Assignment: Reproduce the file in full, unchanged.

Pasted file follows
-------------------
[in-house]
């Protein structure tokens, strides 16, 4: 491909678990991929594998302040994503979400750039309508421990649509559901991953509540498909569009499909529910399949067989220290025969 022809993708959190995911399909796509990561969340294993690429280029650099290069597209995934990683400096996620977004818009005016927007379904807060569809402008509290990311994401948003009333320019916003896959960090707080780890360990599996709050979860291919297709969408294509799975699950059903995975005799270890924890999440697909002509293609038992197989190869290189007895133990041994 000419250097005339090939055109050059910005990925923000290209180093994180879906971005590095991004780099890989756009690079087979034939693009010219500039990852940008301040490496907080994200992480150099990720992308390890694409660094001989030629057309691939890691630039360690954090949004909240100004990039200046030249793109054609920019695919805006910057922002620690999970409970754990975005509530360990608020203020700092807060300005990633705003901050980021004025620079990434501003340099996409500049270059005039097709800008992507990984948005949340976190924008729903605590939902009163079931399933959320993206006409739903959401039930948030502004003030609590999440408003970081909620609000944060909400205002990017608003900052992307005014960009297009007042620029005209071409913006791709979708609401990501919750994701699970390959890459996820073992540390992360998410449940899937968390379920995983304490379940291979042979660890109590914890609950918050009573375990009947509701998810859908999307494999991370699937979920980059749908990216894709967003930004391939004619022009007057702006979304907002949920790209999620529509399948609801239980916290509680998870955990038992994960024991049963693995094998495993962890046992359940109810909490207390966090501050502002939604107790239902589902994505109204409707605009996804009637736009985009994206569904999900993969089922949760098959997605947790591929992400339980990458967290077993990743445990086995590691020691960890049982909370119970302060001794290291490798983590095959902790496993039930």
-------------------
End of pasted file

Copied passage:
[in-house]
């Protein structure tokens, strides 16, 4: 491909678990991929594998302040994503979400750039309508421990649509559901991953509540498909569009499909529910399949067989220290025969 022809993708959190995911399909796509990561969340294993690429280029650099290069597209995934990683400096996620977004818009005016927007379904807060569809402008509290990311994401948003009333320019916003896959960090707080780890360990599996709050979860291919297709969408294509799975699950059903995975005799270890924890999440697909002509293609038992197989190869290189007895133990041994 000419250097005339090939055109050059910005990925923000290209180093994180879906971005590095991004780099890989756009690079087979034939693009010219500039990852940008301040490496907080994200992480150099990720992308390890694409660094001989030629057309691939890691630039360690954090949004909240100004990039200046030249793109054609920019695919805006910057922002620690999970409970754990975005509530360990608020203020700092807060300005990633705003901050980021004025620079990434501003340099996409500049270059005039097709800008992507990984948005949340976190924008729903605590939902009163079931399933959320993206006409739903959401039930948030502004003030609590999440408003970081909620609000944060909400205002990017608003900052992307005014960009297009007042620029005209071409913006791709979708609401990501919750994701699970390959890459996820073992540390992360998410449940899937968390379920995983304490379940291979042979660890109590914890609950918050009573375990009947509701998810859908999307494999991370699937979920980059749908990216894709967003930004391939004619022009007057702006979304907002949920790209999620529509399948609801239980916290509680998870955990038992994960024991049963693995094998495993962890046992359940109810909490207390966090501050502002939604107790239902589902994505109204409707605009996804009637736009985009994206569904999900993969089922949760098959997605947790591929992400339980990458967290077993990743445990086995590691020691960890049982909370119970302060001794290291490798983590095959902790496993039930």